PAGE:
Author: Rachel A. Smullen, Kaitlin M. Kratter

The Pluto-Charon system has come into sharper focus following the fly by of New Horizons. We use N-body simulations to probe the unique dynamical history of this binary dwarf planet system. We follow the evolution of the debris disc that might have formed during the Charon-forming giant impact. First, we note that in-situ formation of the four circumbinary moons is extremely difficult if Charon undergoes eccentric tidal evolution. We track collisions of disc debris with Charon, estimating that hundreds to hundreds of thousands of visible craters might arise from 0.3-5 km radius bodies. New Horizons data suggesting a dearth of these small craters may place constraints on the disc properties. While tidal heating will erase some of the cratering history, both tidal and radiogenic heating may also make it possible to differentiate disc debris craters from Kuiper belt object craters. We also track the debris ejected from the Pluto-Charon system into the Solar System; while most of this debris is ultimately lost from the Solar System, a few tens of 10-30 km radius bodies could survive as a Pluto-Charon collisional family. Most are plutinos in the 3:2 resonance with Neptune, while a small number populate nearby resonances. We show that migration of the giant planets early in the Solar System's history would not destroy this collisional family. Finally, we suggest that identification of such a family would likely need to be based on composition as they show minimal clustering in relevant orbital parameters.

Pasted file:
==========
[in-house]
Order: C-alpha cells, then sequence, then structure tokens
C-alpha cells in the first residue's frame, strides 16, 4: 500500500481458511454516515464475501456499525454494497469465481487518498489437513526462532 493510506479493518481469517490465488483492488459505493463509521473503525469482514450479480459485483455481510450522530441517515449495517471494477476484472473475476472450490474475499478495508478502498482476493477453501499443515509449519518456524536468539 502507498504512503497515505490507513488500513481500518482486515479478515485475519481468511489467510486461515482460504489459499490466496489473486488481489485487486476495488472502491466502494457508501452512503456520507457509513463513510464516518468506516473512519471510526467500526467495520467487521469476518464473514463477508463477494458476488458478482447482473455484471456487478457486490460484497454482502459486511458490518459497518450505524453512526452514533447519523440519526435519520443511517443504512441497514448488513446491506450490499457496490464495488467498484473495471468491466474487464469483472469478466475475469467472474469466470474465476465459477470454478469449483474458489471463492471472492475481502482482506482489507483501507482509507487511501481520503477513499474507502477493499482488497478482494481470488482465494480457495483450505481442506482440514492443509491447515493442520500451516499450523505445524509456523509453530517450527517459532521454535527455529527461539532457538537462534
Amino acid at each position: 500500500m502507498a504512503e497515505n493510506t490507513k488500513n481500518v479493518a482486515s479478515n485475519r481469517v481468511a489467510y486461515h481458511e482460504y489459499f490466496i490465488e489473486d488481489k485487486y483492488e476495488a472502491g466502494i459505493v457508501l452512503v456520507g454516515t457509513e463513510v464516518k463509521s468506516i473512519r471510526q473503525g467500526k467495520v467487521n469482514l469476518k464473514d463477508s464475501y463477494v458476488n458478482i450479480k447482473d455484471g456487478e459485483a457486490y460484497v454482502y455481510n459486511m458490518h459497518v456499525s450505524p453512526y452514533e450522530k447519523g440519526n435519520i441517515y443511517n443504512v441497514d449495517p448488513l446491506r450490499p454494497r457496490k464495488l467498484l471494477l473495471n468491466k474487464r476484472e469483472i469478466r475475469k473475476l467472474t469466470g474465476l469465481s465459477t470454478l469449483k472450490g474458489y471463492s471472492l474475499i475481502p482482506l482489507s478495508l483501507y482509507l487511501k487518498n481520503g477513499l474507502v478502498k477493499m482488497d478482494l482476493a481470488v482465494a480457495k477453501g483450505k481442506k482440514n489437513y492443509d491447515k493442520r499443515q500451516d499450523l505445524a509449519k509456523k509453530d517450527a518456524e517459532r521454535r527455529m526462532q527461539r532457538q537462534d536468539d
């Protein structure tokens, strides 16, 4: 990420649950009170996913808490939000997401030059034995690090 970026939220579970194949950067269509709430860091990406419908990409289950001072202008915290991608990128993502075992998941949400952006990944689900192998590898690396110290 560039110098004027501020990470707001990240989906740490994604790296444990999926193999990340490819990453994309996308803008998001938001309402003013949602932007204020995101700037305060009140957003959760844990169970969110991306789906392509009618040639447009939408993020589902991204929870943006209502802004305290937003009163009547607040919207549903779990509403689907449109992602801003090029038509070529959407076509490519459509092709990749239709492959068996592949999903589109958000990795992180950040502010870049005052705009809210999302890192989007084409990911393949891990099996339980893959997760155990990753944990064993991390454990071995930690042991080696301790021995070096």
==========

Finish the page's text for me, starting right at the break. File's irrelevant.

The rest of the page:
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Title: Orbit classification in the planar circular Pluto-Charon system
Author: Euaggelos E. Zotos